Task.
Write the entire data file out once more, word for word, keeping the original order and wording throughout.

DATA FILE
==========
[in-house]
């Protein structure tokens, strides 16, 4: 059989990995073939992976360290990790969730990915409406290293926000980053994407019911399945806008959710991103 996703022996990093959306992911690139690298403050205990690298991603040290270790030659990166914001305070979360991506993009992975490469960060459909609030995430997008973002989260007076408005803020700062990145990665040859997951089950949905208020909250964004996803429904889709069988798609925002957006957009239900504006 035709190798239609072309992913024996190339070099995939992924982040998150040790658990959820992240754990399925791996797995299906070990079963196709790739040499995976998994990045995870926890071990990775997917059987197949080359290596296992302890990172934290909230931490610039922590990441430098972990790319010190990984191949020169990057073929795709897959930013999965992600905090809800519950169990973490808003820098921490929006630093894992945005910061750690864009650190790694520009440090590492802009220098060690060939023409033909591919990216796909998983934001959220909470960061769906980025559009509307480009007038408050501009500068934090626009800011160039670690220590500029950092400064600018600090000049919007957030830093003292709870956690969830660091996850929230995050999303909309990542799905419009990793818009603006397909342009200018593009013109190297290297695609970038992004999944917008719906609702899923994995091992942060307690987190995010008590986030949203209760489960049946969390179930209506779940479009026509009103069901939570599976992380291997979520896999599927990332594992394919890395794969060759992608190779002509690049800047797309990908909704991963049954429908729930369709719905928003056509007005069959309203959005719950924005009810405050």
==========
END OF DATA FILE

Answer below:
[in-house]
């Protein structure tokens, strides 16, 4: 059989990995073939992976360290990790969730990915409406290293926000980053994407019911399945806008959710991103 996703022996990093959306992911690139690298403050205990690298991603040290270790030659990166914001305070979360991506993009992975490469960060459909609030995430997008973002989260007076408005803020700062990145990665040859997951089950949905208020909250964004996803429904889709069988798609925002957006957009239900504006 035709190798239609072309992913024996190339070099995939992924982040998150040790658990959820992240754990399925791996797995299906070990079963196709790739040499995976998994990045995870926890071990990775997917059987197949080359290596296992302890990172934290909230931490610039922590990441430098972990790319010190990984191949020169990057073929795709897959930013999965992600905090809800519950169990973490808003820098921490929006630093894992945005910061750690864009650190790694520009440090590492802009220098060690060939023409033909591919990216796909998983934001959220909470960061769906980025559009509307480009007038408050501009500068934090626009800011160039670690220590500029950092400064600018600090000049919007957030830093003292709870956690969830660091996850929230995050999303909309990542799905419009990793818009603006397909342009200018593009013109190297290297695609970038992004999944917008719906609702899923994995091992942060307690987190995010008590986030949203209760489960049946969390179930209506779940479009026509009103069901939570599976992380291997979520896999599927990332594992394919890395794969060759992608190779002509690049800047797309990908909704991963049954429908729930369709719905928003056509007005069959309203959005719950924005009810405050």